This link about early American inns really provides a great look into early America. I have yet to read it all, so I don't know if they will mention any of my family inns or not.
But what I did notice was the glaring omission of a tavern owned by my 5g-grandfather. The location of the inn was on Wall St and it is well documented in other books, records of New York City and old tourist guides. Why was it not mentioned in this book? Was it because the children pretty much left the city after the death of their father in 1795?
The tavern was the old Brock Tavern, which my grandpa renamed the "Sir Peter Warren" in 1770. Sir Peter Warren was a British Naval Hero who resided in New York City from 1730-1747. My grandpa did have to leave New York for a time when the British occupied during the Revolution as he was a staunch supporter of the American Patriots. The address for his inn was 63 Wall St and was next to the Presbyterian Church. The inn was also close to Federal Hall which is where the Declaration of Independence was read publicly on July 18, 1776. My grandpa was also given permission to try and negotiate with the British regarding removing canons from the ships overlooking New York and he supplied food to the American prisoners of war. In addition, city council records show many payments to my grandpa for food and drinks over the years.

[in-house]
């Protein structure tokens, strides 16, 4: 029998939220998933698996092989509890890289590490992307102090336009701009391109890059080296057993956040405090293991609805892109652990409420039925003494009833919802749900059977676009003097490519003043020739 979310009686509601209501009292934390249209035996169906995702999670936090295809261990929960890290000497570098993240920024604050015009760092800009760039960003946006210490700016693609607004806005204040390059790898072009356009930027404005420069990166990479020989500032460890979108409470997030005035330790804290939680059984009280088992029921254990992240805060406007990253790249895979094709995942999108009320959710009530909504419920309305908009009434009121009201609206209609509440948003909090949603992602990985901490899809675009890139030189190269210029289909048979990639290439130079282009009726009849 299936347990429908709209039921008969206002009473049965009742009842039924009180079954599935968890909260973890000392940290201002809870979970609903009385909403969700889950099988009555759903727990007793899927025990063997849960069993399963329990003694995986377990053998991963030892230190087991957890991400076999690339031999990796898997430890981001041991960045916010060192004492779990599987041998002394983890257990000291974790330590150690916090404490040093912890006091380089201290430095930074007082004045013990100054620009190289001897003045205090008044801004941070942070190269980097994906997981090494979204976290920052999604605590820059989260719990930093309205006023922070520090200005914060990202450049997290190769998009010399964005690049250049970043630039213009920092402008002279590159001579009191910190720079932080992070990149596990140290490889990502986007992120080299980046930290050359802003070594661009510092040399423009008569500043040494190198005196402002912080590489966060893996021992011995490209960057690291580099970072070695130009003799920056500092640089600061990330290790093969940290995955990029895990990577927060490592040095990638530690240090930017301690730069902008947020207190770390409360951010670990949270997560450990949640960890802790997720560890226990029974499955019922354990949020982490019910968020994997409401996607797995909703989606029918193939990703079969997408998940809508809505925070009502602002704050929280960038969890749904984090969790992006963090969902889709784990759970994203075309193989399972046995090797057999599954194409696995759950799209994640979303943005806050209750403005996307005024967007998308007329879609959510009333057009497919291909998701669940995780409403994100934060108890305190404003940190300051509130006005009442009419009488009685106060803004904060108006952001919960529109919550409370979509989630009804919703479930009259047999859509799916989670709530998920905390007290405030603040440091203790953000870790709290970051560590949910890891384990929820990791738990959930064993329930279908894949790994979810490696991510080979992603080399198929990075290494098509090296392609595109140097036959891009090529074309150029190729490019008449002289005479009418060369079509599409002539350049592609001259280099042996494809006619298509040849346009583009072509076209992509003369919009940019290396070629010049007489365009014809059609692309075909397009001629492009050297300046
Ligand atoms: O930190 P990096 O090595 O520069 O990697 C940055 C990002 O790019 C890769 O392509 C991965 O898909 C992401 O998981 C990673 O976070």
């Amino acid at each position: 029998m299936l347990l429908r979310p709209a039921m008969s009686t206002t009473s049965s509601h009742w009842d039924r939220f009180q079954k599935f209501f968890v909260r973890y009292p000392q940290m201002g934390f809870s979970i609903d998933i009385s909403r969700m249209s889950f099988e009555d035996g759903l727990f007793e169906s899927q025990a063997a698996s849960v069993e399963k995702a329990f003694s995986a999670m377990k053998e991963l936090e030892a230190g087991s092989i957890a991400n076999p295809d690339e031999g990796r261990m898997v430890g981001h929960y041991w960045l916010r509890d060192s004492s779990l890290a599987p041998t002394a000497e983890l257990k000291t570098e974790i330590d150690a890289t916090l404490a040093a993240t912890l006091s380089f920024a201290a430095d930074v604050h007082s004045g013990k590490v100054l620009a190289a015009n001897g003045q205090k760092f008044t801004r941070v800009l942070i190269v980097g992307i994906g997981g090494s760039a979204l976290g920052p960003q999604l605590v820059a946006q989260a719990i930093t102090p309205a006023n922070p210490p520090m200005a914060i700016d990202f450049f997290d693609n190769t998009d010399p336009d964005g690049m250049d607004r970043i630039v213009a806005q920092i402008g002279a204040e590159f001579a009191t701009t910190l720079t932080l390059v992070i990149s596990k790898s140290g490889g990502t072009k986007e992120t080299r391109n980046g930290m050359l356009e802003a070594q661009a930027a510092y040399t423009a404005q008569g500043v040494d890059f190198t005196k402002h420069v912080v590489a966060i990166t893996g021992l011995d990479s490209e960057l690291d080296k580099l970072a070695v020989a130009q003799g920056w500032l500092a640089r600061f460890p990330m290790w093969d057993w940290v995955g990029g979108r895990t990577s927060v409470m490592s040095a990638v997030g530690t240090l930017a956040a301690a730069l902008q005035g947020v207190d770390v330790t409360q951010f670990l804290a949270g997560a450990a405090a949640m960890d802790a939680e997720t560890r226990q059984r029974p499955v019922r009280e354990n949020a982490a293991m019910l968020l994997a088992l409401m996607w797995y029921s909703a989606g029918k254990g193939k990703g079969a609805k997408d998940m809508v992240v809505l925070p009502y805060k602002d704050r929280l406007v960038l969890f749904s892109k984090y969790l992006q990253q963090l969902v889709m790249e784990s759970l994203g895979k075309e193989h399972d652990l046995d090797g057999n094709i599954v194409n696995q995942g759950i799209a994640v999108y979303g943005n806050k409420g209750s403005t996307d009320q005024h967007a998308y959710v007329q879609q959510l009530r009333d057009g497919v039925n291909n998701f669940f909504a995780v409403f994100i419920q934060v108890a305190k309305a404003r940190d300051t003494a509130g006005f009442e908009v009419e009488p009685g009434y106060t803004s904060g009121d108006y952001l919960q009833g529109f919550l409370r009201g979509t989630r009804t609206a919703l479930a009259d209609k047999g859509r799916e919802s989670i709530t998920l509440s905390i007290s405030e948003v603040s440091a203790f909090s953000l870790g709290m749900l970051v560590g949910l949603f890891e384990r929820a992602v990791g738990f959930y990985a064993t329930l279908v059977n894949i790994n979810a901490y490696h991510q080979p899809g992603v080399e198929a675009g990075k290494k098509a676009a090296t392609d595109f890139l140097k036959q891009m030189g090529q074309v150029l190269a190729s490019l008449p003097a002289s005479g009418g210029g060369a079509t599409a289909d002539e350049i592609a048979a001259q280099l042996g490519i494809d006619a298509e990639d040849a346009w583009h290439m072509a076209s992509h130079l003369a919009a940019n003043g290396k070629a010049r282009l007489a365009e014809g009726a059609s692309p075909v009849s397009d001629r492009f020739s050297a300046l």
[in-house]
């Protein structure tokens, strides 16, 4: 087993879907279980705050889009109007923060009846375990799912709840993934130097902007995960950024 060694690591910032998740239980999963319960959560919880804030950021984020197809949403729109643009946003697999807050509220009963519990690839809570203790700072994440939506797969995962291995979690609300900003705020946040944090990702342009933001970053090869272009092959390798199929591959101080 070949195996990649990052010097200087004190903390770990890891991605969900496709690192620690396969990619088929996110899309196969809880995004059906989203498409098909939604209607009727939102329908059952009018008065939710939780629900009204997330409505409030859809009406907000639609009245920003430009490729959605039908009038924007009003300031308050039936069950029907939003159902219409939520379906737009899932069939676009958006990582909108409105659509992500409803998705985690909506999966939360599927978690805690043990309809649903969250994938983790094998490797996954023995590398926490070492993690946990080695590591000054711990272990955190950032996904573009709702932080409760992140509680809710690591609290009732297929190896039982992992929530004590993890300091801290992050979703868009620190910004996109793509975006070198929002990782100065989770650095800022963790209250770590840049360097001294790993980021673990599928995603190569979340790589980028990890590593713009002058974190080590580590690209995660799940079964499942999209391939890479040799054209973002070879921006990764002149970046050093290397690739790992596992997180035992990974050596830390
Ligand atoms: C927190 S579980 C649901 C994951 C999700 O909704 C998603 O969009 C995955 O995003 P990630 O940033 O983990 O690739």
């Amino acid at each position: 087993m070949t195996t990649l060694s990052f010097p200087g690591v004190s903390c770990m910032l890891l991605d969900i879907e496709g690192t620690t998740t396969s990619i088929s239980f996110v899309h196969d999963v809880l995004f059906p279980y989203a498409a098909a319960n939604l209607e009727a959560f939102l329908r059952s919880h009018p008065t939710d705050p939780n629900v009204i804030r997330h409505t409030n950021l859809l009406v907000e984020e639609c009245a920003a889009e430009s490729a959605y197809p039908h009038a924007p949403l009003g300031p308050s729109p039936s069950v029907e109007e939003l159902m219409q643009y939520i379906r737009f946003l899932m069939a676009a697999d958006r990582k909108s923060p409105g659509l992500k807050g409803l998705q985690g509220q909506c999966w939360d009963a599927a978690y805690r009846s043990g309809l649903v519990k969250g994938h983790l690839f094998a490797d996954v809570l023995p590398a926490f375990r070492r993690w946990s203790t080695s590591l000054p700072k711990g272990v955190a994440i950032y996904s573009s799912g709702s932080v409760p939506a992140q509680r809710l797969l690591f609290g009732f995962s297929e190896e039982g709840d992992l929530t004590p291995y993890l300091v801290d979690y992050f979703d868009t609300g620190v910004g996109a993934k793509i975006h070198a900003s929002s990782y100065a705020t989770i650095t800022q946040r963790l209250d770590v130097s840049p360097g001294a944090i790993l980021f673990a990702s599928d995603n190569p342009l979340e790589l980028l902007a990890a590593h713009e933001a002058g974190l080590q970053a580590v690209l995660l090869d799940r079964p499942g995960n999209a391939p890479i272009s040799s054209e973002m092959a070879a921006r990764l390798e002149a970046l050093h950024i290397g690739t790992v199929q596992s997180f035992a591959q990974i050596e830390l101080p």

So why isn't it mentioned? My guess is it burned c. 1850 and none of the family remained in New York City to rebuild it. By then, they had moved on. Some were in the government in DC, some were in Pennsylvania, Ohio and beyond.
Just another one of those interesting stories in American history that we genealogy buffs like.
Go and read this book. It is entertaining and chock full of Colonial life tidbits.